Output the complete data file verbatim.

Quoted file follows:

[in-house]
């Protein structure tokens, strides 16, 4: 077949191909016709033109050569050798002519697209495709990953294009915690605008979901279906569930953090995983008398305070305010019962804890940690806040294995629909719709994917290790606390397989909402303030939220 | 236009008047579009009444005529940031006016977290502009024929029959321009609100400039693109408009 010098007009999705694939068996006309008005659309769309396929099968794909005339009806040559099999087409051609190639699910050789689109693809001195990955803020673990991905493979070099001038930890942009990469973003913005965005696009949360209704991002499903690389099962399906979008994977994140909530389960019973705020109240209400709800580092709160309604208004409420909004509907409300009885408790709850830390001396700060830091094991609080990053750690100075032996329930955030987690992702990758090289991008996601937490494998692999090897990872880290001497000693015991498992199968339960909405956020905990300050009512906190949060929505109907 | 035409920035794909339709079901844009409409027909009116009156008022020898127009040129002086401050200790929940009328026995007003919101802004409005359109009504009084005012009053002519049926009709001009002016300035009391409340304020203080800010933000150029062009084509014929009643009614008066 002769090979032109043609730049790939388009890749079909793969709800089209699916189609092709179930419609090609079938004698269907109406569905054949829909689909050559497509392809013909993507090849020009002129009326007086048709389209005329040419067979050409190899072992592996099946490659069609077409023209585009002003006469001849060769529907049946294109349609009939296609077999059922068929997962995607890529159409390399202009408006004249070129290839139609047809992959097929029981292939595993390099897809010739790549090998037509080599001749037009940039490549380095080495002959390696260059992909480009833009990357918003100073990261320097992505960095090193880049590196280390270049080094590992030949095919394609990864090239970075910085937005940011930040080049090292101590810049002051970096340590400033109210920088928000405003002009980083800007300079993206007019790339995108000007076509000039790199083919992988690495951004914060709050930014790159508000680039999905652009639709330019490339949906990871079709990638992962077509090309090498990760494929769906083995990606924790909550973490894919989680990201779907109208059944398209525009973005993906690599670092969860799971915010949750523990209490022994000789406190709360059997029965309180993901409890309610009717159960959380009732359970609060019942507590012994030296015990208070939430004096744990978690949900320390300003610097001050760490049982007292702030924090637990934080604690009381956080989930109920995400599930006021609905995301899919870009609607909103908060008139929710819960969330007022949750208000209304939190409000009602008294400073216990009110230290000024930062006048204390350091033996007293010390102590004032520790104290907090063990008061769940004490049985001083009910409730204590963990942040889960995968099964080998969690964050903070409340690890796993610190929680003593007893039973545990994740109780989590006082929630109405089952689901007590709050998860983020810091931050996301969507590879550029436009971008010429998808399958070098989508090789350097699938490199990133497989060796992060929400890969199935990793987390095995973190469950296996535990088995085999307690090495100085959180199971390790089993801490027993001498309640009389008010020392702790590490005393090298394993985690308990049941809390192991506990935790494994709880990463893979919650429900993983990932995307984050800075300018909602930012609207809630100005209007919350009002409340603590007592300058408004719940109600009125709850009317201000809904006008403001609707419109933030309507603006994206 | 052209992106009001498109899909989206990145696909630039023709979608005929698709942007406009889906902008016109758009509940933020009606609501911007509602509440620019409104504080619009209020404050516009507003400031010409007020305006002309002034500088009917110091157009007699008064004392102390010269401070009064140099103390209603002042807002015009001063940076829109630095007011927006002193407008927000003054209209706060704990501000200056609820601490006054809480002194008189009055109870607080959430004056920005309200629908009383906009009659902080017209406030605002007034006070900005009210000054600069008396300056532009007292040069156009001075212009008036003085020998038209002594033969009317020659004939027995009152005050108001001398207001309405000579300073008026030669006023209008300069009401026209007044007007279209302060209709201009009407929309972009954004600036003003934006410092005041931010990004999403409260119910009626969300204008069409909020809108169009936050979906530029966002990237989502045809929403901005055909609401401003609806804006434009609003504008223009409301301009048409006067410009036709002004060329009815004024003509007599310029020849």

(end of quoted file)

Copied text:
[in-house]
């Protein structure tokens, strides 16, 4: 077949191909016709033109050569050798002519697209495709990953294009915690605008979901279906569930953090995983008398305070305010019962804890940690806040294995629909719709994917290790606390397989909402303030939220 | 236009008047579009009444005529940031006016977290502009024929029959321009609100400039693109408009 010098007009999705694939068996006309008005659309769309396929099968794909005339009806040559099999087409051609190639699910050789689109693809001195990955803020673990991905493979070099001038930890942009990469973003913005965005696009949360209704991002499903690389099962399906979008994977994140909530389960019973705020109240209400709800580092709160309604208004409420909004509907409300009885408790709850830390001396700060830091094991609080990053750690100075032996329930955030987690992702990758090289991008996601937490494998692999090897990872880290001497000693015991498992199968339960909405956020905990300050009512906190949060929505109907 | 035409920035794909339709079901844009409409027909009116009156008022020898127009040129002086401050200790929940009328026995007003919101802004409005359109009504009084005012009053002519049926009709001009002016300035009391409340304020203080800010933000150029062009084509014929009643009614008066 002769090979032109043609730049790939388009890749079909793969709800089209699916189609092709179930419609090609079938004698269907109406569905054949829909689909050559497509392809013909993507090849020009002129009326007086048709389209005329040419067979050409190899072992592996099946490659069609077409023209585009002003006469001849060769529907049946294109349609009939296609077999059922068929997962995607890529159409390399202009408006004249070129290839139609047809992959097929029981292939595993390099897809010739790549090998037509080599001749037009940039490549380095080495002959390696260059992909480009833009990357918003100073990261320097992505960095090193880049590196280390270049080094590992030949095919394609990864090239970075910085937005940011930040080049090292101590810049002051970096340590400033109210920088928000405003002009980083800007300079993206007019790339995108000007076509000039790199083919992988690495951004914060709050930014790159508000680039999905652009639709330019490339949906990871079709990638992962077509090309090498990760494929769906083995990606924790909550973490894919989680990201779907109208059944398209525009973005993906690599670092969860799971915010949750523990209490022994000789406190709360059997029965309180993901409890309610009717159960959380009732359970609060019942507590012994030296015990208070939430004096744990978690949900320390300003610097001050760490049982007292702030924090637990934080604690009381956080989930109920995400599930006021609905995301899919870009609607909103908060008139929710819960969330007022949750208000209304939190409000009602008294400073216990009110230290000024930062006048204390350091033996007293010390102590004032520790104290907090063990008061769940004490049985001083009910409730204590963990942040889960995968099964080998969690964050903070409340690890796993610190929680003593007893039973545990994740109780989590006082929630109405089952689901007590709050998860983020810091931050996301969507590879550029436009971008010429998808399958070098989508090789350097699938490199990133497989060796992060929400890969199935990793987390095995973190469950296996535990088995085999307690090495100085959180199971390790089993801490027993001498309640009389008010020392702790590490005393090298394993985690308990049941809390192991506990935790494994709880990463893979919650429900993983990932995307984050800075300018909602930012609207809630100005209007919350009002409340603590007592300058408004719940109600009125709850009317201000809904006008403001609707419109933030309507603006994206 | 052209992106009001498109899909989206990145696909630039023709979608005929698709942007406009889906902008016109758009509940933020009606609501911007509602509440620019409104504080619009209020404050516009507003400031010409007020305006002309002034500088009917110091157009007699008064004392102390010269401070009064140099103390209603002042807002015009001063940076829109630095007011927006002193407008927000003054209209706060704990501000200056609820601490006054809480002194008189009055109870607080959430004056920005309200629908009383906009009659902080017209406030605002007034006070900005009210000054600069008396300056532009007292040069156009001075212009008036003085020998038209002594033969009317020659004939027995009152005050108001001398207001309405000579300073008026030669006023209008300069009401026209007044007007279209302060209709201009009407929309972009954004600036003003934006410092005041931010990004999403409260119910009626969300204008069409909020809108169009936050979906530029966002990237989502045809929403901005055909609401401003609806804006434009609003504008223009409301301009048409006067410009036709002004060329009815004024003509007599310029020849």